Lakhotia S. C. 2017 The fraud of open access publishing. Proc. Indian Natn. Sci. Academy 83: 33-36


Subhash C. Lakhotia is Professor, Cytogenetics Laboratory, Department of Zoology, Banaras Hindu University, Varanasi. All views expressed are personal. All emphasis in the article above are as per the original manuscript.


Comments from the Editor:

Since this article explicitly mentions the Science Academies of India, we reached out to both Indian National Science Academy (INSA, New Delhi) and Indian Academy of Sciences (IASc, Bengaluru) for their comments. The following rejoinder was received from IASc: 

Rejoinder from the IASc to the statement
“While the academies provide complete free access to the articles published in their respective journals through their websites, the commercial publishing partner requires a subscription or levies a pay-per-view charge as per the agreement. However, something which is not easily explainable is that the journal/article is published online first at the commercial partner’s web page while the same online copy becomes visible at the owner Academy’s web site sometime later, varying from days to months! “
It is actually rather easy to explain, and the explanation is lurking in clear sight in the first sentence quoted above. The commercial publishing partner is permitting the owner Academy (IASc, Bengaluru) to provide free access to full content of articles which are behind a pay-wall on the former’s site. This is a big concession. Partly in return, the commercial publishing partner gets a few days of having the article on their site before it also appears on the IASc site. The commercial publishing partner puts up the article on their site as an when they are done with the final typesetting of the corrected proofs. The files are then shared with the IASc to be put on the Academy’s site. The delay involved is on the order of 2-5 days for the IASc, which is, to our mind, not unreasonable.
Amitabh Joshi, Editor of Publications, IASc

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Nice presentation of the facts.

Just curious why we need the commercial publishers in the first place. Do we not have that many talented tech-savvy individuals among us in the academies to take care of publishing. In case some full-time professionals need to be hired to look after the day-to-day management of the publication/editorial business, it can be easily arranged for maintaining the quality at par with anyone else in the world or even excel. Online publishing has made the overall publishing much easier than it used to be earlier which required a number of technicians at publishers' places starting from formatting to printing the hard copies to their dispatch.

Neither researcher nor government should be made to pay for publishing or accessing the research output published. The Academies and Govt may come together to make the publishing of the primary findings of all government-funded research in Academy or institution maintained Indian Journals. If the required quality is maintained for publications it could make the quality and visibility of Indian Journals and Research going up, We should strengthen the mechanisms to maintain the publishing free of cost and also ensure the free availability of the research output to anyone.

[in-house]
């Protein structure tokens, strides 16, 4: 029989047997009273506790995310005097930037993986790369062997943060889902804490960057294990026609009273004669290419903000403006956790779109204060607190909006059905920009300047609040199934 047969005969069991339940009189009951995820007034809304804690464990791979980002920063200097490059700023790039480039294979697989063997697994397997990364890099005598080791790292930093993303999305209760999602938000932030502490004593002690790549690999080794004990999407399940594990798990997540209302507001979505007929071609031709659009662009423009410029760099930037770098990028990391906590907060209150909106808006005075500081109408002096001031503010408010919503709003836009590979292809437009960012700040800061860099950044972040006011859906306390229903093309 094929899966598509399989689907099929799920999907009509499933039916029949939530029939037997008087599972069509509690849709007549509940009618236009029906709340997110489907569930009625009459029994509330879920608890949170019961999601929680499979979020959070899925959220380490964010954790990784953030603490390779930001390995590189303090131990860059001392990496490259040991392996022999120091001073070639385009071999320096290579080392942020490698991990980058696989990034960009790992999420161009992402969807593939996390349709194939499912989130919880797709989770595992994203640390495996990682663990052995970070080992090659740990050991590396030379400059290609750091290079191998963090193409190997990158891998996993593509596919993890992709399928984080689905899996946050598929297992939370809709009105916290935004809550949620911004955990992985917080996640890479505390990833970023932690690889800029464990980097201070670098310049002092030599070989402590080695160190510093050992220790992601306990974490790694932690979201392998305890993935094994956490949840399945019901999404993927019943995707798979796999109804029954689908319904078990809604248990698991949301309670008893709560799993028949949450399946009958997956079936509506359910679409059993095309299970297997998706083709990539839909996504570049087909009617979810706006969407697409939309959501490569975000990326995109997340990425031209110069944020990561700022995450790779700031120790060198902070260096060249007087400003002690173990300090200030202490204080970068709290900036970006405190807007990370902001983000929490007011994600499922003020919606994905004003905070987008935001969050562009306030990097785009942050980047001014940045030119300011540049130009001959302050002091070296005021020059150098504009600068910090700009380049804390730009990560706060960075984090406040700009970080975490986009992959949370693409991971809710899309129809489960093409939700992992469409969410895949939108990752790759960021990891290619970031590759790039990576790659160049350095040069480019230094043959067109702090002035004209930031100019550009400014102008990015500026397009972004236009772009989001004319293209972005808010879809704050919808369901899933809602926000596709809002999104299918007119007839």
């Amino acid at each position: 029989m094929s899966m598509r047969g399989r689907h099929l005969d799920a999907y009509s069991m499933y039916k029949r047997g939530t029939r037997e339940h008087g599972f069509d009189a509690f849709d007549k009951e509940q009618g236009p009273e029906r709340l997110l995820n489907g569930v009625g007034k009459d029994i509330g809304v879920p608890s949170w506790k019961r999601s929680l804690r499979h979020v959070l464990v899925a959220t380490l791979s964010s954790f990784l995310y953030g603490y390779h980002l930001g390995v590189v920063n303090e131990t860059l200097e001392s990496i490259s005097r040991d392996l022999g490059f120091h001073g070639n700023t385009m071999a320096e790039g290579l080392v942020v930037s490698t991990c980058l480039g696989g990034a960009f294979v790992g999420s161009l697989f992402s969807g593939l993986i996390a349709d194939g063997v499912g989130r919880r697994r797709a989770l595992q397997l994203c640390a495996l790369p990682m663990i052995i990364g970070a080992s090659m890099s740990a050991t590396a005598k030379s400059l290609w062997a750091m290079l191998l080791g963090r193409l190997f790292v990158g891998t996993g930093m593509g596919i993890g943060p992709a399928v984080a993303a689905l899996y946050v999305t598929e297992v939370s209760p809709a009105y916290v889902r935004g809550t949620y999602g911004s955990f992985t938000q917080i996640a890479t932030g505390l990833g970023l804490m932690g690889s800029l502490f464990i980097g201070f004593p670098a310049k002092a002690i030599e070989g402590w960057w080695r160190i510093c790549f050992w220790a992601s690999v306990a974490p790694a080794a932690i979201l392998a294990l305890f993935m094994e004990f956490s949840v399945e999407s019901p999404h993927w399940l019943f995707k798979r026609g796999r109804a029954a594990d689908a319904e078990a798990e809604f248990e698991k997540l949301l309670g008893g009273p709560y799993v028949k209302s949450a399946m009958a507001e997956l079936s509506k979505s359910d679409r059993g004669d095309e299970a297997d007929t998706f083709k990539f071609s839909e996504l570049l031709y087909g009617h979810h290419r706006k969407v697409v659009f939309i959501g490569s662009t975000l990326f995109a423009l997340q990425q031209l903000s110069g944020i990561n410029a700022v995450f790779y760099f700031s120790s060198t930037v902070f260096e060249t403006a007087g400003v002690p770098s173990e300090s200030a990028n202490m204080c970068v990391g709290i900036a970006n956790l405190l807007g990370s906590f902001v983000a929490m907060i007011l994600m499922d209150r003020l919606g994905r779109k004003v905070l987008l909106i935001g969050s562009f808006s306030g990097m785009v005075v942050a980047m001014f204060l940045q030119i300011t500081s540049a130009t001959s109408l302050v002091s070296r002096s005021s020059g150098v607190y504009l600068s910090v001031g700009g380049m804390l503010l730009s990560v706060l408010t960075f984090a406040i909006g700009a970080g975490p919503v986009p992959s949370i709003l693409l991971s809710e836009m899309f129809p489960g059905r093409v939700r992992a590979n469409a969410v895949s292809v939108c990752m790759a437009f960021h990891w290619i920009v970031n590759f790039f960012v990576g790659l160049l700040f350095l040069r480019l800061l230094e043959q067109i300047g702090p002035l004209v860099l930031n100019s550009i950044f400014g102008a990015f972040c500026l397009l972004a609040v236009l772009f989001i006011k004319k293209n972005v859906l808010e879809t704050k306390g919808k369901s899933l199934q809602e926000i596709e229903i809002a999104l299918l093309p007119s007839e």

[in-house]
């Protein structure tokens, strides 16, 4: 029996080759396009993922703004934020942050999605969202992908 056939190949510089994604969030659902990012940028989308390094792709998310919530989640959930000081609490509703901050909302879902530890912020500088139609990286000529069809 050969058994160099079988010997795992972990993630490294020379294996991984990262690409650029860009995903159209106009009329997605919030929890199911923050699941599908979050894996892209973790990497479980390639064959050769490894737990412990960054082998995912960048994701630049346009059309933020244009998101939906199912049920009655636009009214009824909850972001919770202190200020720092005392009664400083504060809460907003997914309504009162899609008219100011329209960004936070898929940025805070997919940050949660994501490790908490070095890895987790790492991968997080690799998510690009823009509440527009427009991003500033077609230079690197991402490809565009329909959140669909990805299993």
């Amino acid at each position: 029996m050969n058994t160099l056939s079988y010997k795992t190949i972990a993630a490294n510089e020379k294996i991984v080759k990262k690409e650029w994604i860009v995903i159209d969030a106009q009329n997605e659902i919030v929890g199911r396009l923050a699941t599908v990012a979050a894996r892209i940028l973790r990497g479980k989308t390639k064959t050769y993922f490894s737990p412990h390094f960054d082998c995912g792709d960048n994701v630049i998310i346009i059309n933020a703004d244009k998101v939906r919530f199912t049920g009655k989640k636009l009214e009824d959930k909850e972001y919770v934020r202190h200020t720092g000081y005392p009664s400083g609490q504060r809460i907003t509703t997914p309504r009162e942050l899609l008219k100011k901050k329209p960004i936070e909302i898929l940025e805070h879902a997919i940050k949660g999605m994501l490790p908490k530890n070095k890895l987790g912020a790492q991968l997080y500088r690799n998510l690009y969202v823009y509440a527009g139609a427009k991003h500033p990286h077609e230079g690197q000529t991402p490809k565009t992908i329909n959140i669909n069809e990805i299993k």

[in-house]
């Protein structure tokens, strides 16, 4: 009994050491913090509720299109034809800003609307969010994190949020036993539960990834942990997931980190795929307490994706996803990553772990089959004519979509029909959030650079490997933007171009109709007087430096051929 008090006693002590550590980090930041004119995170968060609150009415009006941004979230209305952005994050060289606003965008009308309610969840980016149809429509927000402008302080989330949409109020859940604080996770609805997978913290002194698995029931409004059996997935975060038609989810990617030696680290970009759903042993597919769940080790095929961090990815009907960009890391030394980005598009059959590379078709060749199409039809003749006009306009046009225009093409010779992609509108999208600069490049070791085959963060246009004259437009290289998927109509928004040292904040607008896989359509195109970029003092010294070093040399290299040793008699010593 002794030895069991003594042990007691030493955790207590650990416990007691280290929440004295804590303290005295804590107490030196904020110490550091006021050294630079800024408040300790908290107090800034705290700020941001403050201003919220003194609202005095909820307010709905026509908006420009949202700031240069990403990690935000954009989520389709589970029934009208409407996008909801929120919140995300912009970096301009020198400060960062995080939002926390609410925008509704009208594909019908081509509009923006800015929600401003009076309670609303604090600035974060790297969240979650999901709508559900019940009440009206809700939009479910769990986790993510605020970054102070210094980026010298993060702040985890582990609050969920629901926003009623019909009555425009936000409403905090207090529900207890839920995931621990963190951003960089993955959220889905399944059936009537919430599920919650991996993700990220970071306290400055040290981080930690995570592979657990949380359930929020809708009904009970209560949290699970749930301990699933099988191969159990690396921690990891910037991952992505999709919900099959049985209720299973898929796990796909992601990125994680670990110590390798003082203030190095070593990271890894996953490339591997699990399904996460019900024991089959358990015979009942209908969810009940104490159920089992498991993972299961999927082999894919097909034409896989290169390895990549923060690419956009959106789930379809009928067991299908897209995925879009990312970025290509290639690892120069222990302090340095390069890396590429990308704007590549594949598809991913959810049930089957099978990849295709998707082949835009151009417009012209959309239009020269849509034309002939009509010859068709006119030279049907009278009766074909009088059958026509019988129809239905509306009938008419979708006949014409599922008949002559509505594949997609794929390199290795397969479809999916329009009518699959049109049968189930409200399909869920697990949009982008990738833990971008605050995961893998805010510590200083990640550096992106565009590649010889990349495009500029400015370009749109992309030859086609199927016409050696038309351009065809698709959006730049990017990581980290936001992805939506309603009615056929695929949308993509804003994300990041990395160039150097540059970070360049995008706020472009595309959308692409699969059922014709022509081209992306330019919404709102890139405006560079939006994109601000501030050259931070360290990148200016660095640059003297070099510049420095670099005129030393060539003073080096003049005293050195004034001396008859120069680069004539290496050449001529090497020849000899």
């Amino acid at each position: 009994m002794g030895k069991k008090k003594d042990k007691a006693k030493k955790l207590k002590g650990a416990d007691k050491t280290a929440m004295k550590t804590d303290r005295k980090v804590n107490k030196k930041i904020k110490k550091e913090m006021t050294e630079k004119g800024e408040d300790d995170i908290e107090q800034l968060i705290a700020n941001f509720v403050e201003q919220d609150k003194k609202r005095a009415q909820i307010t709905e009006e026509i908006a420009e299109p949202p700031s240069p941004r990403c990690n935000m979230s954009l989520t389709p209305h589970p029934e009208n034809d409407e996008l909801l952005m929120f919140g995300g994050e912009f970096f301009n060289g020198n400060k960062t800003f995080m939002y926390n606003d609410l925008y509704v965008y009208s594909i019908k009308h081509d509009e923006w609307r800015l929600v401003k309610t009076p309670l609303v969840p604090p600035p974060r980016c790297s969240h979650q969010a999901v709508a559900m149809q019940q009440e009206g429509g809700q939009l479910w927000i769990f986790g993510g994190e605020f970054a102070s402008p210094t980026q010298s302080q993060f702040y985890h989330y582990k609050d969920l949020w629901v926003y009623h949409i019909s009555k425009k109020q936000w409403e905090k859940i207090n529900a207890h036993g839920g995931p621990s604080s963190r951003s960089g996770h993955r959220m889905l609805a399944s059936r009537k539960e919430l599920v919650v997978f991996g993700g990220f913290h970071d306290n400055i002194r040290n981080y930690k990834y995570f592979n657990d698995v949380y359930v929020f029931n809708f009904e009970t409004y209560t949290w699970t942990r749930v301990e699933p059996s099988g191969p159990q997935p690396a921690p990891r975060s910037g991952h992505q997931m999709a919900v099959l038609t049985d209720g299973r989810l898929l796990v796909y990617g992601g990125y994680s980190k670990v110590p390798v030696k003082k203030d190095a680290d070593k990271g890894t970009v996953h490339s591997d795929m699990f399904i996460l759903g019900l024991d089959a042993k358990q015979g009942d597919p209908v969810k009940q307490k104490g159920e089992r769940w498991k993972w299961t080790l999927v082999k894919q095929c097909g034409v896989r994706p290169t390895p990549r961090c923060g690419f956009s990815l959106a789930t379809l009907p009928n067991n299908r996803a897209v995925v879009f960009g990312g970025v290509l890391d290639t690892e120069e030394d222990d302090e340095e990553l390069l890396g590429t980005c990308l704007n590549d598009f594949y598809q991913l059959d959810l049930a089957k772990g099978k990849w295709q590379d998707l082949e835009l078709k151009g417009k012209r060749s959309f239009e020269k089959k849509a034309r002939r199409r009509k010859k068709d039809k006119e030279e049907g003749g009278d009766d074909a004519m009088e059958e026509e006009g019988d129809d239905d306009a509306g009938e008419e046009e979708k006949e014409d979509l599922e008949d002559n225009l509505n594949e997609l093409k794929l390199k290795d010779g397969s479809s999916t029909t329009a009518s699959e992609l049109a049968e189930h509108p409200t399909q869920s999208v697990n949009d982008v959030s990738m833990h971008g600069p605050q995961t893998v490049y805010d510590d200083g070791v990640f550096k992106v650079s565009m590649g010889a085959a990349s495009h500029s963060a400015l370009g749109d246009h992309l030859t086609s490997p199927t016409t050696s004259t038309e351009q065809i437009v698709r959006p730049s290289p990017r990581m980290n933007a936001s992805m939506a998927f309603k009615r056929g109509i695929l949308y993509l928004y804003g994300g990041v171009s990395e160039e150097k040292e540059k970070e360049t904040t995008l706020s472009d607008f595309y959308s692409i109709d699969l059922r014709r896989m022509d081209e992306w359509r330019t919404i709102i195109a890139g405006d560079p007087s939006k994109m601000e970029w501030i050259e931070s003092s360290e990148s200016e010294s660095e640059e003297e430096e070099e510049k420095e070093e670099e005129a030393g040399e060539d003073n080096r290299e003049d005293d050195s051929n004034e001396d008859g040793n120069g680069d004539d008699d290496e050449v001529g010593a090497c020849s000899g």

But why a commercial publisher!? It's only because the academy doesn't have necessary infrastructure to publish articles!? Or through the publisher, the academy is gaining some amount of funds support for its sustainability!? Now with free and open source software for publishing in any format and sharing the meta data and full texts online, visibility and reachability can be ensured. Academy anyhow does all for the quality and authenticity.. Hope academy will consider to become independent of commercial publisher. Thank you.

Subahsh Lakhotia

I believe that the association with a commercial publisher has been made in the hope that this would increase 'visibility' of the journal. I do not believe that journal's 'visibility' can improve only by the name of publisher. A consistently good quality of contents would improve the 'visibility'. I personally think that journals published by academic and academic institutions should be run independent of commercial publishers. Publicly available journal publishing software can be used to keep the cost within reach. The mindset has to change from 'where published' to 'what is published'.

Subahsh Lakhotia

In response to Editor's comments, I would like to state that the commercial publisher's letting the Academy make the articles published in its journals for free download is no 'big concession'. I believe that Academy continues to be owner of the journals!

In any case, why can the Academy and Springer not publish the articles on same date, which can be fixed by mutual discussion?